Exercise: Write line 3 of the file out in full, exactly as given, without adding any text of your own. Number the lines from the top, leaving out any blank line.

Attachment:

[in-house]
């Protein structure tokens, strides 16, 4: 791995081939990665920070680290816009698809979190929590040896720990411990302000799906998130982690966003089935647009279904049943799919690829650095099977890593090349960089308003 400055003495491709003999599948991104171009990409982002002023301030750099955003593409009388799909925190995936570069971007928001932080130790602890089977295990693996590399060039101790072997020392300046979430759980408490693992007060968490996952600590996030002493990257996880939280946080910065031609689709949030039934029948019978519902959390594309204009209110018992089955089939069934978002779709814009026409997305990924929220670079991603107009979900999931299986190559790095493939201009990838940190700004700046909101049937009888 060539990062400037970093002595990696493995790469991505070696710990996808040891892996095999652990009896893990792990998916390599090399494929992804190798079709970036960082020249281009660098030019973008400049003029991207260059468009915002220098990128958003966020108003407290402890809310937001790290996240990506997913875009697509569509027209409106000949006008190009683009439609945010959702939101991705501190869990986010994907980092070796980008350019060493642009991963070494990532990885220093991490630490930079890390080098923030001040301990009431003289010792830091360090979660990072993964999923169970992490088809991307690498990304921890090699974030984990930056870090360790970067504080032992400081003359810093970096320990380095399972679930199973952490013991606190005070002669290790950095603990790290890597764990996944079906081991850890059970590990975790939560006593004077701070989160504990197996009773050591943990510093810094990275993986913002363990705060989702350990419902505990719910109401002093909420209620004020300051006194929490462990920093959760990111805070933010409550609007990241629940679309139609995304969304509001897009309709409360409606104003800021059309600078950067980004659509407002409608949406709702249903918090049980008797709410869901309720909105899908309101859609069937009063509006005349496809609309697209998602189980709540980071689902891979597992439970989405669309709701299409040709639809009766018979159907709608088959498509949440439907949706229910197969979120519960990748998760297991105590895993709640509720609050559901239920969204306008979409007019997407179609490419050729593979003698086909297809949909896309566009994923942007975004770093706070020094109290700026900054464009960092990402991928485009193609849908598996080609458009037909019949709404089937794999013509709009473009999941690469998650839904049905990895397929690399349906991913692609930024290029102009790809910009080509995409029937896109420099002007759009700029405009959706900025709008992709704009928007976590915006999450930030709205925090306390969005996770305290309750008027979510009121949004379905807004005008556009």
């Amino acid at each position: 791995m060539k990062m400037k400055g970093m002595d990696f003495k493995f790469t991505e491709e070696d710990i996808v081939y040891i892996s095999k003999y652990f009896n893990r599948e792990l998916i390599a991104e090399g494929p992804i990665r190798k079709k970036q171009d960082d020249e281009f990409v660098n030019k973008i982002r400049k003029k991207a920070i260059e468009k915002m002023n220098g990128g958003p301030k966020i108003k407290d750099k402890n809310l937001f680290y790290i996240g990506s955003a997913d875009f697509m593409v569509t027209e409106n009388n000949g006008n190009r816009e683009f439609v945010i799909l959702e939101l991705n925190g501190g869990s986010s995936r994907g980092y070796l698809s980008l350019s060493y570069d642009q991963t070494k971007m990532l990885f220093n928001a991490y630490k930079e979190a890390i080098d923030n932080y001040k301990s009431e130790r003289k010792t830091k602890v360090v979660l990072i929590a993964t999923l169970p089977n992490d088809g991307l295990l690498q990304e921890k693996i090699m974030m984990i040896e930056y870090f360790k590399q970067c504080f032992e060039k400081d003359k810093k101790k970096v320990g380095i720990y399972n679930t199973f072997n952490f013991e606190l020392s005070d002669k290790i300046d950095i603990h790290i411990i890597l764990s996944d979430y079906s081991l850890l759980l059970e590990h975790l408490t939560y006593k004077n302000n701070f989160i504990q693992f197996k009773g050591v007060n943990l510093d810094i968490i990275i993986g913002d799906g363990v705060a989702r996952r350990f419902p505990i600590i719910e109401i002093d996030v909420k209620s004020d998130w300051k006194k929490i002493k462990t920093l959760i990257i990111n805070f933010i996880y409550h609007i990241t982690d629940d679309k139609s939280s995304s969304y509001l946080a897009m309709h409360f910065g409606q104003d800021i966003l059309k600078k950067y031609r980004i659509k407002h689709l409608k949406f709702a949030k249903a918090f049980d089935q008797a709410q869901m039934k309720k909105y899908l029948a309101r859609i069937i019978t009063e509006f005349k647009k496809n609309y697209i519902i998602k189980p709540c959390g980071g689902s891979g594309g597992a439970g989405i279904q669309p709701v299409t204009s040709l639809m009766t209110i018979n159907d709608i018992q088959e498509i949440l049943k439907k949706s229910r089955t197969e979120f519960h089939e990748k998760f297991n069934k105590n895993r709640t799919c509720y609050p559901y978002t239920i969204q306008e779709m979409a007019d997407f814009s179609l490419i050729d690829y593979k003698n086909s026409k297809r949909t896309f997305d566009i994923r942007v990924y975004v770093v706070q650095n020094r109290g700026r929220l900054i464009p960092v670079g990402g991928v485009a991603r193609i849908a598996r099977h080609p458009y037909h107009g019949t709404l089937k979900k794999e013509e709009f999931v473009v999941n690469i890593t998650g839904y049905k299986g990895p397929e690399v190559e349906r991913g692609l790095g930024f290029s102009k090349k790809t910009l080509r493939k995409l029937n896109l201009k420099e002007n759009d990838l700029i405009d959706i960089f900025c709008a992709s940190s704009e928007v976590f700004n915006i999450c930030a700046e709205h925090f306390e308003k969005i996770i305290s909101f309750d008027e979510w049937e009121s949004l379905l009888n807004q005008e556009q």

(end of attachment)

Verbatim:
């Amino acid at each position: 791995m060539k990062m400037k400055g970093m002595d990696f003495k493995f790469t991505e491709e070696d710990i996808v081939y040891i892996s095999k003999y652990f009896n893990r599948e792990l998916i390599a991104e090399g494929p992804i990665r190798k079709k970036q171009d960082d020249e281009f990409v660098n030019k973008i982002r400049k003029k991207a920070i260059e468009k915002m002023n220098g990128g958003p301030k966020i108003k407290d750099k402890n809310l937001f680290y790290i996240g990506s955003a997913d875009f697509m593409v569509t027209e409106n009388n000949g006008n190009r816009e683009f439609v945010i799909l959702e939101l991705n925190g501190g869990s986010s995936r994907g980092y070796l698809s980008l350019s060493y570069d642009q991963t070494k971007m990532l990885f220093n928001a991490y630490k930079e979190a890390i080098d923030n932080y001040k301990s009431e130790r003289k010792t830091k602890v360090v979660l990072i929590a993964t999923l169970p089977n992490d088809g991307l295990l690498q990304e921890k693996i090699m974030m984990i040896e930056y870090f360790k590399q970067c504080f032992e060039k400081d003359k810093k101790k970096v320990g380095i720990y399972n679930t199973f072997n952490f013991e606190l020392s005070d002669k290790i300046d950095i603990h790290i411990i890597l764990s996944d979430y079906s081991l850890l759980l059970e590990h975790l408490t939560y006593k004077n302000n701070f989160i504990q693992f197996k009773g050591v007060n943990l510093d810094i968490i990275i993986g913002d799906g363990v705060a989702r996952r350990f419902p505990i600590i719910e109401i002093d996030v909420k209620s004020d998130w300051k006194k929490i002493k462990t920093l959760i990257i990111n805070f933010i996880y409550h609007i990241t982690d629940d679309k139609s939280s995304s969304y509001l946080a897009m309709h409360f910065g409606q104003d800021i966003l059309k600078k950067y031609r980004i659509k407002h689709l409608k949406f709702a949030k249903a918090f049980d089935q008797a709410q869901m039934k309720k909105y899908l029948a309101r859609i069937i019978t009063e509006f005349k647009k496809n609309y697209i519902i998602k189980p709540c959390g980071g689902s891979g594309g597992a439970g989405i279904q669309p709701v299409t204009s040709l639809m009766t209110i018979n159907d709608i018992q088959e498509i949440l049943k439907k949706s229910r089955t197969e979120f519960h089939e990748k998760f297991n069934k105590n895993r709640t799919c509720y609050p559901y978002t239920i969204q306008e779709m979409a007019d997407f814009s179609l490419i050729d690829y593979k003698n086909s026409k297809r949909t896309f997305d566009i994923r942007v990924y975004v770093v706070q650095n020094r109290g700026r929220l900054i464009p960092v670079g990402g991928v485009a991603r193609i849908a598996r099977h080609p458009y037909h107009g019949t709404l089937k979900k794999e013509e709009f999931v473009v999941n690469i890593t998650g839904y049905k299986g990895p397929e690399v190559e349906r991913g692609l790095g930024f290029s102009k090349k790809t910009l080509r493939k995409l029937n896109l201009k420099e002007n759009d990838l700029i405009d959706i960089f900025c709008a992709s940190s704009e928007v976590f700004n915006i999450c930030a700046e709205h925090f306390e308003k969005i996770i305290s909101f309750d008027e979510w049937e009121s949004l379905l009888n807004q005008e556009q």